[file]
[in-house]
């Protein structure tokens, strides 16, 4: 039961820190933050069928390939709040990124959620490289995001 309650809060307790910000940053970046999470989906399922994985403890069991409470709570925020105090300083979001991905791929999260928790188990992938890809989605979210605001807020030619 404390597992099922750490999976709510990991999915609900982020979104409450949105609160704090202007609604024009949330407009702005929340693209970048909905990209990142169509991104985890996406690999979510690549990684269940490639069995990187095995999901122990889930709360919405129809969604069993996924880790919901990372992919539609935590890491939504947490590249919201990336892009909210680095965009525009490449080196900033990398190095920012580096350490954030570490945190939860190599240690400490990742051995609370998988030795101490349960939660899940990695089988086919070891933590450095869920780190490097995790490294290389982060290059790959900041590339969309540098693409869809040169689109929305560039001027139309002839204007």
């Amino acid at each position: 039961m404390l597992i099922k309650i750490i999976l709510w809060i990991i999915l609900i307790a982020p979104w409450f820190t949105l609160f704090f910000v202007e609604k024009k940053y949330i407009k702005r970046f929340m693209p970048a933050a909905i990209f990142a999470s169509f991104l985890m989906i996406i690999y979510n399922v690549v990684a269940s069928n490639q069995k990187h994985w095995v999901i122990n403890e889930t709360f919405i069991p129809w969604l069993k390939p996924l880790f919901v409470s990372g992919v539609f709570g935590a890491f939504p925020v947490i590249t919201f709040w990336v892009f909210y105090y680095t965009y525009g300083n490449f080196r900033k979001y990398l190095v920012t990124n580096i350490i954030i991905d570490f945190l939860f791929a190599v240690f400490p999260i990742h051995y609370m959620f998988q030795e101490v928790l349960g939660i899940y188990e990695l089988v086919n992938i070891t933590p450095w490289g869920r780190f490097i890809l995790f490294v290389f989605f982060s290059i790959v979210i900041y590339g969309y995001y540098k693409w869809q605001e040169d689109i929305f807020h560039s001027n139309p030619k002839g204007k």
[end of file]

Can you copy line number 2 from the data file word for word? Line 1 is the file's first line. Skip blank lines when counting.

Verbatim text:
């Protein structure tokens, strides 16, 4: 039961820190933050069928390939709040990124959620490289995001 309650809060307790910000940053970046999470989906399922994985403890069991409470709570925020105090300083979001991905791929999260928790188990992938890809989605979210605001807020030619 404390597992099922750490999976709510990991999915609900982020979104409450949105609160704090202007609604024009949330407009702005929340693209970048909905990209990142169509991104985890996406690999979510690549990684269940490639069995990187095995999901122990889930709360919405129809969604069993996924880790919901990372992919539609935590890491939504947490590249919201990336892009909210680095965009525009490449080196900033990398190095920012580096350490954030570490945190939860190599240690400490990742051995609370998988030795101490349960939660899940990695089988086919070891933590450095869920780190490097995790490294290389982060290059790959900041590339969309540098693409869809040169689109929305560039001027139309002839204007």